What Autonomous Vehicles Need To Become A Reality

2 min read

Humans are driving now more than ever – over the last 20 years, the number of cars produced have increased by over 50%. And, in 2019 alone, over 90 million vehicles were produced worldwide. With more and more vehicles taking the road each year, the rate of car accidents has been subsequently increasing over time. Because of this, people are suffering from dire consequences both on the individual and the macro level. Annually, over a million people die as a result of vehicle crashes globally. And, because car accidents involve heavy machinery moving at high speeds, another 20 to 50 million people suffer from injury or disability as a result of vehicle collisions.

In addition to car accidents, traffic inefficiency is also a major problem faced by our society today. The normal commuter will lose 54 hours of productivity a year due to driving to work. And when taking into account other reasons to drive, on average, an individual in America will lose 100 hours of productivity due to congestion. All of this contributes to an economic cost of almost a trillion dollars every year. Aside from these stats, looking at non-quantitative consequences, traffic can also negatively impact a person’s emotional state and cognitive ability.

Delving into the mechanisms behind both the lack of road safety and traffic efficiency – both of these issues stem from the fact that human drivers are prone to error because they do not always act timely and rationally. People have a non-zero reaction time that often prevents them from making a safe maneuver in a quick manner. Also, drivers often do not abide by the speed limit, causing congestion that can have a negative ripple effect for miles. Individuals are also prone to being distracted when behind the wheel, and this lack of focus poses a threat to the safety of themselves and other road occupants. Fortunately, the auto industry is experiencing a shift to autonomous vehicles (AV). Because humans will no longer function as drivers – only as passengers – this evolution is primed to optimize road safety and traffic efficiency to enhance mobility.

However, today, there is nothing on the market that is capable of supporting full autonomy. Traditional car OEMs, which are manufacturing companies, horizontally source and integrate solutions that can only enable partial autonomy. These platforms are constrained, because they are based on legacy technology, such as a GPU. Because they are not purpose-built to process the plethora of information surrounding the car, these products cannot enable AVs. Tesla, a technology company at its core, is internally developing an AI vision solution from the ground up for its cars – this product is supposed to be fitted for the monumental self-driving task. However, although their platform is miles ahead of what traditional car manufacturers are implementing into their vehicles, it still cannot enable full autonomy, and, as a result, humans are still required to drive their cars.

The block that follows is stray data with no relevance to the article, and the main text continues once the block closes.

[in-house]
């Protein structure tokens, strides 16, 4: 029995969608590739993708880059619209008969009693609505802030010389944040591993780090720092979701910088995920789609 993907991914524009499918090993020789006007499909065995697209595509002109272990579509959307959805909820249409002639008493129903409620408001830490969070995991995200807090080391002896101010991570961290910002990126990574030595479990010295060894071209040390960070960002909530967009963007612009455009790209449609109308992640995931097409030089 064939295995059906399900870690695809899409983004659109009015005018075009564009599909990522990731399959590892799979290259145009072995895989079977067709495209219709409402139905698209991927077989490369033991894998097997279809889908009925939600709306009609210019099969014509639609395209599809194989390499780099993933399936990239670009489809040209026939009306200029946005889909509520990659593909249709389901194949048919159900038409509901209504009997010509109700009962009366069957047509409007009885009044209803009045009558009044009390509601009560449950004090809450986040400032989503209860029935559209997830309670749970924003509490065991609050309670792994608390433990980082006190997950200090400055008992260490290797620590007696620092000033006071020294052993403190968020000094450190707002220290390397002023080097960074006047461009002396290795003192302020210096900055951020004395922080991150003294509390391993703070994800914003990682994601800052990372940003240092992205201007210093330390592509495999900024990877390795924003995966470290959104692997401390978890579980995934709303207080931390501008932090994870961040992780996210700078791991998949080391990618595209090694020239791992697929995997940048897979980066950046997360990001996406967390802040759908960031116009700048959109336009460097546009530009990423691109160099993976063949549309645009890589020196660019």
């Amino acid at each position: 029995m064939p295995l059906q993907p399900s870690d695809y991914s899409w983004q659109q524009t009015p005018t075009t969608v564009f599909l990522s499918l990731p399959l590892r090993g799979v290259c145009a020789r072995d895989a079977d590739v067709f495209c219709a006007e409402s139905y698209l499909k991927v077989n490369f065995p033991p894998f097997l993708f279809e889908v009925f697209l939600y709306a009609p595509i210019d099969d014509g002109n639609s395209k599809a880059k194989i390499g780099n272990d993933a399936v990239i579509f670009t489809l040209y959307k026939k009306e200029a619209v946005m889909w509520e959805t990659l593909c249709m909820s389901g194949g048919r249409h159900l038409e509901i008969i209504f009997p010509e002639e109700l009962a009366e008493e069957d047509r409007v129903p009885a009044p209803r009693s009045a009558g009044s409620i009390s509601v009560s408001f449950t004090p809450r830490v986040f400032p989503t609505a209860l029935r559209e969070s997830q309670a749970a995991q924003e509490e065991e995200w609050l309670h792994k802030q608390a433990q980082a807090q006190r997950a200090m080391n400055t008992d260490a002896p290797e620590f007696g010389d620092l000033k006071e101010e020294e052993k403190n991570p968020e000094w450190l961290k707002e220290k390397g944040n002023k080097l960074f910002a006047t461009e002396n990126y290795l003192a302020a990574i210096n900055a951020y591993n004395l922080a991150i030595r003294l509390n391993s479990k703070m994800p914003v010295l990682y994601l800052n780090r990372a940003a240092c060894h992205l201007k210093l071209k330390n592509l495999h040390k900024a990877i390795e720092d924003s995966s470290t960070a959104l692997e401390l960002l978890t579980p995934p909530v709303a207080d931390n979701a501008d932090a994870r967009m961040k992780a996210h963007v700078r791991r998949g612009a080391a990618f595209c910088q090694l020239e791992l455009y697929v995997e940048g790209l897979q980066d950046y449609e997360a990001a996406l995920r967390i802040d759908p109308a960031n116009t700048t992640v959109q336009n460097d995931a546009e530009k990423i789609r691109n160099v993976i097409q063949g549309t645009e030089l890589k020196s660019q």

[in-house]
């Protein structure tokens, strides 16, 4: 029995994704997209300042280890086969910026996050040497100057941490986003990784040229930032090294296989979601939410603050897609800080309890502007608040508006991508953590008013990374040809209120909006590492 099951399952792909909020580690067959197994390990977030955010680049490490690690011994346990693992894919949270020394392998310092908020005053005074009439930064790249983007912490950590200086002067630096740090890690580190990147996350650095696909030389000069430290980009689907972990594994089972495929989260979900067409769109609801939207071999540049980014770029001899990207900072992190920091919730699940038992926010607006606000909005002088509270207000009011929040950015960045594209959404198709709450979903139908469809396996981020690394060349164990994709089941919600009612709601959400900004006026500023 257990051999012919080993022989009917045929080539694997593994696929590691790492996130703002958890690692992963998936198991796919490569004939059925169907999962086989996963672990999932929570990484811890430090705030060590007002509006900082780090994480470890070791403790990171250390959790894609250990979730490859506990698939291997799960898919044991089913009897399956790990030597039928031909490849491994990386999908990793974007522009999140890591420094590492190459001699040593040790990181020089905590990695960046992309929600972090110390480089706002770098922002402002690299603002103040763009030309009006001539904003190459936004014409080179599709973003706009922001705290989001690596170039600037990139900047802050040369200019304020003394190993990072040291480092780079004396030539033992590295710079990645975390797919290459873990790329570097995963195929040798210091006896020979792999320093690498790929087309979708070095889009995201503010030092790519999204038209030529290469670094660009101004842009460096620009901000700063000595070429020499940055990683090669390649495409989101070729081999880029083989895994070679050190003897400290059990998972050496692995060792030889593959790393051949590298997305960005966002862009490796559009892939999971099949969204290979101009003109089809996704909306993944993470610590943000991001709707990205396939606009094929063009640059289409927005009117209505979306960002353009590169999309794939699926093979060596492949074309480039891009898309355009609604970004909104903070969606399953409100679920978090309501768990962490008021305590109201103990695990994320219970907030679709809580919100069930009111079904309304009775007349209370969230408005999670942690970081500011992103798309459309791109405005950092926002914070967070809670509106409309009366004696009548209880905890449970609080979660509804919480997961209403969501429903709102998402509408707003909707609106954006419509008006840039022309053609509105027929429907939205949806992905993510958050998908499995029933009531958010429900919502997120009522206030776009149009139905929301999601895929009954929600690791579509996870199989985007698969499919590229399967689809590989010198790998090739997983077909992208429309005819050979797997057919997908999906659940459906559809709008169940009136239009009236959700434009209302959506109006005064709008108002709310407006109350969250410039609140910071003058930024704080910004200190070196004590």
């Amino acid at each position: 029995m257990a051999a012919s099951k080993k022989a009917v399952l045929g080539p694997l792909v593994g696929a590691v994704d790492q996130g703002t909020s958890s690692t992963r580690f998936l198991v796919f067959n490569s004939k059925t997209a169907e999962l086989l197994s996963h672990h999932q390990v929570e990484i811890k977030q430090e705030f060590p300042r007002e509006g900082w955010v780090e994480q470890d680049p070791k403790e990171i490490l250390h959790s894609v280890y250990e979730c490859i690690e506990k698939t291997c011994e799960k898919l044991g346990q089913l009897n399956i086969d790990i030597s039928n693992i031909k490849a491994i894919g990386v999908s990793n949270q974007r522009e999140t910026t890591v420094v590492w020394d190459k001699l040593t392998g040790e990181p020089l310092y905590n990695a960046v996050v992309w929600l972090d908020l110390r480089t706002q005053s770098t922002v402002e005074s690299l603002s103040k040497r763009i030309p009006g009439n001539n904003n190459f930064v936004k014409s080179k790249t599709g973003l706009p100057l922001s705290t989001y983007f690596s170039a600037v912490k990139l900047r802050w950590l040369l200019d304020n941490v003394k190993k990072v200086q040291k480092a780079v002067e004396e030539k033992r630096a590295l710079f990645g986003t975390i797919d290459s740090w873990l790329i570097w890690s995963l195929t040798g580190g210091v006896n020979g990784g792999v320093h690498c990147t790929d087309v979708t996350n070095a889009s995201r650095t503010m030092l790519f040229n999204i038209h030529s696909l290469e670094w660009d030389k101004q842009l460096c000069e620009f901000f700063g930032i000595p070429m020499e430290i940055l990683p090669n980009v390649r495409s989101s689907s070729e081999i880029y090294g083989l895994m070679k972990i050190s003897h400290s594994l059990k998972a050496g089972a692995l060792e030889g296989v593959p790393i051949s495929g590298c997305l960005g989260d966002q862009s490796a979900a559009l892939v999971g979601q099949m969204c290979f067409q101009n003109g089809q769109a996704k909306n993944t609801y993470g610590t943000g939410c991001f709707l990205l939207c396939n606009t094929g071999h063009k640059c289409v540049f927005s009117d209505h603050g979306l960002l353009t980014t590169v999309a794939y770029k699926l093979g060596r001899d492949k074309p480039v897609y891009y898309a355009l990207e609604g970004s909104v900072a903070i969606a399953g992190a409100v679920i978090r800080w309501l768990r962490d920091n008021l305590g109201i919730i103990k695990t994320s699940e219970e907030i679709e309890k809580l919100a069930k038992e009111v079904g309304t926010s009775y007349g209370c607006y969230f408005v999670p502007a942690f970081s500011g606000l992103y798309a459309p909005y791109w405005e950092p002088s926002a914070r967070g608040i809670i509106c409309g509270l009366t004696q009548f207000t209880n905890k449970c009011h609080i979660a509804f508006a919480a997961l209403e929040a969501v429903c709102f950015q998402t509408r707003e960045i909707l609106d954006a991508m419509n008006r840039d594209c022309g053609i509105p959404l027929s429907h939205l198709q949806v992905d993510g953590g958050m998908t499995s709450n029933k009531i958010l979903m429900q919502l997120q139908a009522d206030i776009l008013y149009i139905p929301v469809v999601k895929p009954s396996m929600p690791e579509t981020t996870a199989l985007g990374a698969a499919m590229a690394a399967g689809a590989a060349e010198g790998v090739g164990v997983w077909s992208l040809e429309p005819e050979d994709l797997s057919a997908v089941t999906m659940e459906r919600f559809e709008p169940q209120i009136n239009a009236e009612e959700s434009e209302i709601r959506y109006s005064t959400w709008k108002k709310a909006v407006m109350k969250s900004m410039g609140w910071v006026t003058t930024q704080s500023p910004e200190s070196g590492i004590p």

As you drive, to correctly process the plethora of visual data around you, your brain uses almost 100 billion neurons to produce extreme efficiency: a data center level of compute while consuming less power than a lightbulb. To mimic this, AVs need to be equipped with a platform that has at least 75 tera-operations-per-second (TOPS) of compute for every watt of power consumption. This unsolved optimization problem highlights a massive barrier to full vehicle autonomy that is faced by the industry: the visual perception problem.

An Autonomous Vehicle Perceiving Its Surroundings

A novel, purpose-built platform must be developed to solve the visual perception problem outlined above to facilitate successful self-driving. Unlike incumbent solutions in partially autonomous vehicles today, it cannot be constrained by the limits of legacy technology – new innovations must come to fruition that are meant to support immense compute with a low power budget. By meeting the necessary efficiency constraint, this solution will enable autonomous vehicles to flawlessly perceive its surroundings. Subsequently, with this platform allowing AVs to become a reality, the human factor is removed. As a result, the number of car accidents and amount of time lost due to traffic congestion will dramatically decrease.

Car OEMs must turn to a third-party company to horizontally source this class of vision perception platform. The solution must be purpose-built to solve the visual perception problem. By leveraging key innovations in math, AI, and ASIC architecture + design, the chip should produce a data center level of compute while consuming miniscule power. These unmatched capabilities must enable an AV to see a traffic light hundreds of meters away and interpret all the surrounding visual cues in just a few milliseconds. Through these abilities, this platform will make autonomous vehicles a reality. With humans only acting as passengers, traffic safety and efficiency will subsequently improve, transforming the roads into a better place.  

To learn more about Recogni, check out www.recogni.com

Ashwini Choudhary Ashwini is currently the Chief Business Officer at Recogni, the designers of a vision-oriented artificial intelligence platform for autonomous vehicles. He is a serial entrepreneur/company-builder with >20 years of experience and has built six startups with four exits via acquisition to various public companies.

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